Court awards $12 million in workers' compensation case
RAPID CITY, S.D. - A former nursing home worker has been awarded more than $12 million in a judgment against three insurance companies that denied her workers' compensation claim.
The Rapid City jury returned its verdict - $60,000 in compensatory damages and $12 million in punitive damages - last week after a a four-day trial in federal court.
In 1999, Alice Torres, a cook at Meadowbrook Manor nursing home in Rapid City, filed a workers' compensation claim for carpal tunnel syndrome. She had sought about $8,000 for medical bills, lost time and physical impairment. But insurance adjusters denied the claim.
The defendants in the case were Travelers Insurance Co., Insurance Company of the State of Pennsylvania, and Constitution State Services, a subsidiary of Travelers. All were involved as claims administrators or insurers for Beverly Enterprises, parent company of Meadowbrook Manor.
Initially, Beverly Enterprises was also a defendant, but the company reached an out-of-court settlement and was dismissed from the suit on Jan. 8.
Torres, 57, now lives in Colorado.
"I feel great. There is such thing as justice after all," she said. "I work very hard, and I don't think nobody should go through what I went through. I was within my right to get my treatment, and they just denied me."
The suit was originally filed in U.S. District Court in Rapid City in July 2001. Torres' attorneys, Michael Abourezk and Glen Johnson of Rapid City, accused the companies of bad-faith dealing with Torres, barratry, abuse of process, and interference with business and contract relations.
For Abourezk, the case centered around a Travelers Insurance incentive program that offered bonuses to claims workers who lowered payouts on claims. Called the Claim Professional Incentive Program, it offered workers end-of-year bonuses of as much as 20 percent of their pay if they reduced overall payouts from one year to the next.
Abourezk argued that the program created an improper conflict of interest for claims adjusters, who are supposed to be motivated by fairness to claimants, not cost control for insurance companies.
"An insurance adjuster is supposed to be like a judge, fair and impartial. ... If you bribe a judge, you get thrown in jail. But they bribe these claims adjusters with bounties that are tied directly to their performance in paying claims."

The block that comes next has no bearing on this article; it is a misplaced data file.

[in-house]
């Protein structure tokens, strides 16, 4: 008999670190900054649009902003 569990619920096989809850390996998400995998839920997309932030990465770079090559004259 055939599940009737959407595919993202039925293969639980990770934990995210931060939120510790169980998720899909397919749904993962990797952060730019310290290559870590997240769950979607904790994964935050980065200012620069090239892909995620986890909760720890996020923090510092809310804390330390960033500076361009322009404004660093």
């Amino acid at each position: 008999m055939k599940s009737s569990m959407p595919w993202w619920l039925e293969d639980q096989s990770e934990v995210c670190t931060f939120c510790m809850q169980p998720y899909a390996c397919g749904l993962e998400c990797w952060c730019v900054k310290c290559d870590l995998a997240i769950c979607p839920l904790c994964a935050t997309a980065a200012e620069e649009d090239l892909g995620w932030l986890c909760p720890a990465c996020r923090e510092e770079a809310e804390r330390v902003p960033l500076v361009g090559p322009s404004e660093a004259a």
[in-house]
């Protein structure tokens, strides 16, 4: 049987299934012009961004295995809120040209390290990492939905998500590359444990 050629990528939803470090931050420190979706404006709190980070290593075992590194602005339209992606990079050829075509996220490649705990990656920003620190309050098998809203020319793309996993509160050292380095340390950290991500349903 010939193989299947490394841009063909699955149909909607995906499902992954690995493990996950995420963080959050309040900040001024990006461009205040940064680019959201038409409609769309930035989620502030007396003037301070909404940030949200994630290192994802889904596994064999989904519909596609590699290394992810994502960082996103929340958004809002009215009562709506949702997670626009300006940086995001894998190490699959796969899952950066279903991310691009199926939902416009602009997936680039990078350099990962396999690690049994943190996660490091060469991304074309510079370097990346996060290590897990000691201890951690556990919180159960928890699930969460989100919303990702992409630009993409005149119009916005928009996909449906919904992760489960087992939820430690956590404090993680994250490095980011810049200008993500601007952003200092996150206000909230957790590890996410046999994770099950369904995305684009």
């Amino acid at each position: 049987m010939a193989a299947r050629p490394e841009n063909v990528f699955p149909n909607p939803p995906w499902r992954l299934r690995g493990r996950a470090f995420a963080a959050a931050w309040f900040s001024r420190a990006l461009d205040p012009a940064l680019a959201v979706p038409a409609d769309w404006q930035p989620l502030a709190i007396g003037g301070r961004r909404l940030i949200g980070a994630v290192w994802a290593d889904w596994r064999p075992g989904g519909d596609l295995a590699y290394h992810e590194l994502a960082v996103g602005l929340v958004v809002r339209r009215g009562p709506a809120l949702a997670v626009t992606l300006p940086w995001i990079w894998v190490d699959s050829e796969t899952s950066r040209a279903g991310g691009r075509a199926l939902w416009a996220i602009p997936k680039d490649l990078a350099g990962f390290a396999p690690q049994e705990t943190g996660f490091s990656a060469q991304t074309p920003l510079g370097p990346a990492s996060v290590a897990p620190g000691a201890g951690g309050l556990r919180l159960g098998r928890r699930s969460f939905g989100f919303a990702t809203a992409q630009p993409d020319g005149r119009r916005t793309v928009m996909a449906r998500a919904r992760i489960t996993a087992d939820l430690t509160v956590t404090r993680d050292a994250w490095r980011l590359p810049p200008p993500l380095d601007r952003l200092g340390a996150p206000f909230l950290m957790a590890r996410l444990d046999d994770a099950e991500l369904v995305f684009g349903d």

In court papers, the insurance companies said Torres' workers' compensation claim was properly denied because there was a lack of proof that her hand problems were caused by her work. According to court papers, Torres reported to Meadowbrook Manor administrators in March 1998 that she was having pain, numbness and other symptoms in her hand. She underwent a series of medical treatments. At one point, she took three weeks off from work.
In April of 1999, Torres underwent surgery for carpal tunnel syndrome. Her doctor sent a workers' compensation report to Meadowbrook Manor, asserting that her work "aggravates and makes her carpal tunnel syndrome clinically significant so that it interferes with her activity and function."
But defense attorneys noted that there were a number of inconsistencies in Torres' accounts of what caused her pain, how long it had been bothering her or whether it was caused by repetitive stress or a specific injury from lifting a pot of soup.
The insurance companies also said her hand problems were likely the result of a 1998 home injury, not her work in the kitchen of the nursing home. Torres sought medical treatment for that injury but, at that time, did not mention numbness or tingling in her fingers, the attorneys noted. And tests in December of that year, the defense contended, did not show carpal tunnel syndrome.
Torres now works in a private home caring for a 97-year-old woman.
"I told her family that no matter what happened, I will stay with her until she don't need me no more. I love this old lady," Torres said.
However, her lawsuit is far from over. Federal courts must review jury verdicts involving punitive damages, and judges may reduce or eliminate the awards. The legal wrangling likely will continue.
And no matter what happens, Torres will not keep the entire $12.06 million. Attorney fees in this case equal 45 percent of the award, Abourezk said.
Information from: The Rapid City Journal